RBC - The Royal Bank of Canada

RBC Housing Trends & Affordability Research Findings

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City of Toronto

The Royal Bank of Canada (RBC) recently released their research findings on the topic of housing trends and affordability. Their findings came to the conclusion that affordability slightly improved in Canada towards the end of 2012. What does this mean for the Toronto resident? What changes happened that need to be observed?

In Ontario, the real estate market had a downward trend when it came to home resales and an upward, moderate increase in home prices. The market in Ontario is defined as balanced, seeing a shift in both affordability and housing prices. Also, according to the report, “in the fourth quarter, RBC’s measures inched lower in the condominium apartment (-0.3 percentage points) and detached bungalow (-0.1 percentage points) categories. The measure for two-storey homes, however, rose marginally by 0.1 percentage points, following a substantial decline in the third quarter”. (Please read Page 7 HERE to understand how the RBC measures work)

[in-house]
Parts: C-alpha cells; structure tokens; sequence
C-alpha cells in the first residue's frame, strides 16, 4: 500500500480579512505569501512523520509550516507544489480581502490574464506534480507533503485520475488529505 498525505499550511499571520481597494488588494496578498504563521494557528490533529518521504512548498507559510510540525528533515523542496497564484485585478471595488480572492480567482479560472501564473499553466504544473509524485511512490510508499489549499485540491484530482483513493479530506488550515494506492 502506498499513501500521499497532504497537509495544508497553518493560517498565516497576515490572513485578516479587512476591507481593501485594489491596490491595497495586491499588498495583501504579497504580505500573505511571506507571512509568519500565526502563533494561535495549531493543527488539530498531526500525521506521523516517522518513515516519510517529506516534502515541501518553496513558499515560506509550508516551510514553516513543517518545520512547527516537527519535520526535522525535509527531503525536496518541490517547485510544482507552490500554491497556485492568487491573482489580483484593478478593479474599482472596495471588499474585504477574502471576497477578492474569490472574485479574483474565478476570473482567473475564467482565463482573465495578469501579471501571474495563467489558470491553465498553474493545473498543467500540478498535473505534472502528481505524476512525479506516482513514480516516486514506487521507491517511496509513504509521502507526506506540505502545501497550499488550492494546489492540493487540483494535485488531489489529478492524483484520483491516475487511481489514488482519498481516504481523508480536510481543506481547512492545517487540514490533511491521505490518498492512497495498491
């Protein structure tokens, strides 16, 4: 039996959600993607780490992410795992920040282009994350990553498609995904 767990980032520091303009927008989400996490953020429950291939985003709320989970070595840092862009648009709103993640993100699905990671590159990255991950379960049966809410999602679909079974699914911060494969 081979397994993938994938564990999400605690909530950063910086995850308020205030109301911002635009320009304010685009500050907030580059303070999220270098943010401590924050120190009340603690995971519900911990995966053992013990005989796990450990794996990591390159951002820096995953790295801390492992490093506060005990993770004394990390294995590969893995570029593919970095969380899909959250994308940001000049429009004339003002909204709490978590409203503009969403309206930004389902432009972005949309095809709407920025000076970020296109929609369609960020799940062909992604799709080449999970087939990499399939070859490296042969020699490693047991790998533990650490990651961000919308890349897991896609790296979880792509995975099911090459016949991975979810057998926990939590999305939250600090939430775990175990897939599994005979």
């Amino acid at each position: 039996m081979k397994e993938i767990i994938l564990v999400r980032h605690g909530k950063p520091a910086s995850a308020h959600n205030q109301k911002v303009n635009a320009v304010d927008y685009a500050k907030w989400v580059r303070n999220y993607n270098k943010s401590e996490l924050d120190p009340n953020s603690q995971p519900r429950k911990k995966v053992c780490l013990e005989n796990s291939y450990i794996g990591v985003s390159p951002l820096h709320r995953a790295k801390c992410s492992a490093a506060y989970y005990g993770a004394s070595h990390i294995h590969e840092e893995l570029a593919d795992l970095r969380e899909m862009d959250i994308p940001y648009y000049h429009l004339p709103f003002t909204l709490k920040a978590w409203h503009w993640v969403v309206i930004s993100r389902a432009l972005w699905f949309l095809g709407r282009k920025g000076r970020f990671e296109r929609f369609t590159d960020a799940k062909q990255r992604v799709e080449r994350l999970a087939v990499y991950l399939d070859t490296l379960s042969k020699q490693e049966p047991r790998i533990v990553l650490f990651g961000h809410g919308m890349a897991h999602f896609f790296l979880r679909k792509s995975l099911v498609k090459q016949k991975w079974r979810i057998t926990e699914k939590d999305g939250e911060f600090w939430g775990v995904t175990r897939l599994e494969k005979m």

Toronto experienced a rapid cooling off-period in 2012. The year began with great demand and need for housing, which drove up prices and and sales numbers. However, as rapidly as the market shot up, the market rapidly cooled, lowering housing prices and increased inventories. This cooling off period did give buyers an opportunity to negotiate prices even lower, some obtaining homes for a bargain of what they are worth. According to the report, however, “more recent resale data for December 2012 and January 2013 suggest that the slide in Toronto-area activity may be levelling off”.

The above proves a simple point: The real estate market has not been falling but gradually adjusting itself to make sure demand, supply, prices and all other factors are in sync. With the RBC Report (Can be read HERE), we see the market slowly levelling off, adjusting itself to current economic conditions and placing itself in a position to then tackle perhaps a possible slow and gradual growth.

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